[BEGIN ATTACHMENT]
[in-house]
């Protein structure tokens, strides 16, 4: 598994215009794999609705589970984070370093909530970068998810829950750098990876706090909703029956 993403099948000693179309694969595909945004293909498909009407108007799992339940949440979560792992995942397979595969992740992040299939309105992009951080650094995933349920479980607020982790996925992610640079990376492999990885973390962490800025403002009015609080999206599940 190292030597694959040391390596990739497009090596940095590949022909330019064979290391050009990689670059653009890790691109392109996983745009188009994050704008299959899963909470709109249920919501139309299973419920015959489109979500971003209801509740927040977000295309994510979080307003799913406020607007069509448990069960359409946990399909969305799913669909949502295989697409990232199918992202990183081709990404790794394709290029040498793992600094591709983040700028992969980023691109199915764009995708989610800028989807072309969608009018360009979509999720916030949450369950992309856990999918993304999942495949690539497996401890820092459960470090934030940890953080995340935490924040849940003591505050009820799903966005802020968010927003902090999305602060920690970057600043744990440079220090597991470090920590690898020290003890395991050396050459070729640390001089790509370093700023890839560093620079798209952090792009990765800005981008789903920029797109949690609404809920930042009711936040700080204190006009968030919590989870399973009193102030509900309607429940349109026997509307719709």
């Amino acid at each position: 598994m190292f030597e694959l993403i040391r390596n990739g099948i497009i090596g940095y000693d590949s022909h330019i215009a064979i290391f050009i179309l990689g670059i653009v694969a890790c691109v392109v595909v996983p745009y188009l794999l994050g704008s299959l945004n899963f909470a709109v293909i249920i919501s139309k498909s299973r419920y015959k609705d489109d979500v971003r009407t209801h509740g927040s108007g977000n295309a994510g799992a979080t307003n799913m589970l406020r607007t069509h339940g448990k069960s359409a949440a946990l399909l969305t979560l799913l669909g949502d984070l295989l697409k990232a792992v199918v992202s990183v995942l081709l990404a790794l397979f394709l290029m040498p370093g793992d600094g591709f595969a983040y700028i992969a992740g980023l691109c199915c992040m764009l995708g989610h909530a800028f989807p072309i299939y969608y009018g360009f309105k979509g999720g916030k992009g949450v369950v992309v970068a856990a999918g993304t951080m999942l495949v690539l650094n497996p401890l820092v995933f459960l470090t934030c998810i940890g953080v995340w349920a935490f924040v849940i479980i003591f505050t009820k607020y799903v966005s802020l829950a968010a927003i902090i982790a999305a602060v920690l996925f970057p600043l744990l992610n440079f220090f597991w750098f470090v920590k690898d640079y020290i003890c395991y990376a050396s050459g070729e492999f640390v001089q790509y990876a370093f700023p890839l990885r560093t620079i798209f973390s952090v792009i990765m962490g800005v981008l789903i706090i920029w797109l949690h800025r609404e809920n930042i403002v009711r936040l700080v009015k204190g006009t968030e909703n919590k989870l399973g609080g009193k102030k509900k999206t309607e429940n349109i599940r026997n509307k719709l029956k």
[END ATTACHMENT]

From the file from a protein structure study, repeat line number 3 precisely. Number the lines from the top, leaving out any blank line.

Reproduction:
């Amino acid at each position: 598994m190292f030597e694959l993403i040391r390596n990739g099948i497009i090596g940095y000693d590949s022909h330019i215009a064979i290391f050009i179309l990689g670059i653009v694969a890790c691109v392109v595909v996983p745009y188009l794999l994050g704008s299959l945004n899963f909470a709109v293909i249920i919501s139309k498909s299973r419920y015959k609705d489109d979500v971003r009407t209801h509740g927040s108007g977000n295309a994510g799992a979080t307003n799913m589970l406020r607007t069509h339940g448990k069960s359409a949440a946990l399909l969305t979560l799913l669909g949502d984070l295989l697409k990232a792992v199918v992202s990183v995942l081709l990404a790794l397979f394709l290029m040498p370093g793992d600094g591709f595969a983040y700028i992969a992740g980023l691109c199915c992040m764009l995708g989610h909530a800028f989807p072309i299939y969608y009018g360009f309105k979509g999720g916030k992009g949450v369950v992309v970068a856990a999918g993304t951080m999942l495949v690539l650094n497996p401890l820092v995933f459960l470090t934030c998810i940890g953080v995340w349920a935490f924040v849940i479980i003591f505050t009820k607020y799903v966005s802020l829950a968010a927003i902090i982790a999305a602060v920690l996925f970057p600043l744990l992610n440079f220090f597991w750098f470090v920590k690898d640079y020290i003890c395991y990376a050396s050459g070729e492999f640390v001089q790509y990876a370093f700023p890839l990885r560093t620079i798209f973390s952090v792009i990765m962490g800005v981008l789903i706090i920029w797109l949690h800025r609404e809920n930042i403002v009711r936040l700080v009015k204190g006009t968030e909703n919590k989870l399973g609080g009193k102030k509900k999206t309607e429940n349109i599940r026997n509307k719709l029956k």